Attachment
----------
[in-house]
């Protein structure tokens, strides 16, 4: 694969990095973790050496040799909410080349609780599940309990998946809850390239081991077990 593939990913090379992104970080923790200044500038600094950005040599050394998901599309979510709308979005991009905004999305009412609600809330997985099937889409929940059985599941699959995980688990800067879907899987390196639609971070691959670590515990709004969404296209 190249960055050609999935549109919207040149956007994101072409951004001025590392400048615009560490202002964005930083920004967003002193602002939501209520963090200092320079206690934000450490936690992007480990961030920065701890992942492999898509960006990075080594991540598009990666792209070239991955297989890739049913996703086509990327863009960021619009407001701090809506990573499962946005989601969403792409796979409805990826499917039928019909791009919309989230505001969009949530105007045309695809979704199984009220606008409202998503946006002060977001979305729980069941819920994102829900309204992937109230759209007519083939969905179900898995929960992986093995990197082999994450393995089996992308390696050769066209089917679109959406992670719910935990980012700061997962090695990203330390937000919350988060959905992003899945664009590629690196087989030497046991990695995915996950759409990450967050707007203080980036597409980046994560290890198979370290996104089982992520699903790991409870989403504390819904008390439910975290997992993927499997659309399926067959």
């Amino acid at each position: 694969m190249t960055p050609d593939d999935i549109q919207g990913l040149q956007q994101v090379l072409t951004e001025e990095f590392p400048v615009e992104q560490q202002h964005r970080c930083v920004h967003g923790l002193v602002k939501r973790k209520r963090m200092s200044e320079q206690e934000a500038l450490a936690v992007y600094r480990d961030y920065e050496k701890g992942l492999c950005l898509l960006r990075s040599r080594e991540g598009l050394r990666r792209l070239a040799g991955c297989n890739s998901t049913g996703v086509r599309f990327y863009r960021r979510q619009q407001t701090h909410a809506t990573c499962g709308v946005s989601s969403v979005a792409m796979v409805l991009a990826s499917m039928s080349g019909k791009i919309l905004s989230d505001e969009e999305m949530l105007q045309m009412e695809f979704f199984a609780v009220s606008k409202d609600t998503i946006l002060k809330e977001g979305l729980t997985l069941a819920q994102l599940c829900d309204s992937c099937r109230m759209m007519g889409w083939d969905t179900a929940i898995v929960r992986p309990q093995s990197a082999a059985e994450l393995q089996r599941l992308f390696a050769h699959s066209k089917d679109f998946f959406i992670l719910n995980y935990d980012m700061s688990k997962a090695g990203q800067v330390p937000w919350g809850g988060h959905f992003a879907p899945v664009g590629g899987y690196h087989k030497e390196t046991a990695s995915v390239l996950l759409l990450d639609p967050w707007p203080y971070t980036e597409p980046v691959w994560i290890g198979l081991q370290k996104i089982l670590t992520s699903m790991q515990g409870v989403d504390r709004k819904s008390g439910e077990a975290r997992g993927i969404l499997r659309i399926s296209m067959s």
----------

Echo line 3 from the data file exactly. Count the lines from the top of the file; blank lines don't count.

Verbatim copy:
């Amino acid at each position: 694969m190249t960055p050609d593939d999935i549109q919207g990913l040149q956007q994101v090379l072409t951004e001025e990095f590392p400048v615009e992104q560490q202002h964005r970080c930083v920004h967003g923790l002193v602002k939501r973790k209520r963090m200092s200044e320079q206690e934000a500038l450490a936690v992007y600094r480990d961030y920065e050496k701890g992942l492999c950005l898509l960006r990075s040599r080594e991540g598009l050394r990666r792209l070239a040799g991955c297989n890739s998901t049913g996703v086509r599309f990327y863009r960021r979510q619009q407001t701090h909410a809506t990573c499962g709308v946005s989601s969403v979005a792409m796979v409805l991009a990826s499917m039928s080349g019909k791009i919309l905004s989230d505001e969009e999305m949530l105007q045309m009412e695809f979704f199984a609780v009220s606008k409202d609600t998503i946006l002060k809330e977001g979305l729980t997985l069941a819920q994102l599940c829900d309204s992937c099937r109230m759209m007519g889409w083939d969905t179900a929940i898995v929960r992986p309990q093995s990197a082999a059985e994450l393995q089996r599941l992308f390696a050769h699959s066209k089917d679109f998946f959406i992670l719910n995980y935990d980012m700061s688990k997962a090695g990203q800067v330390p937000w919350g809850g988060h959905f992003a879907p899945v664009g590629g899987y690196h087989k030497e390196t046991a990695s995915v390239l996950l759409l990450d639609p967050w707007p203080y971070t980036e597409p980046v691959w994560i290890g198979l081991q370290k996104i089982l670590t992520s699903m790991q515990g409870v989403d504390r709004k819904s008390g439910e077990a975290r997992g993927i969404l499997r659309i399926s296209m067959s």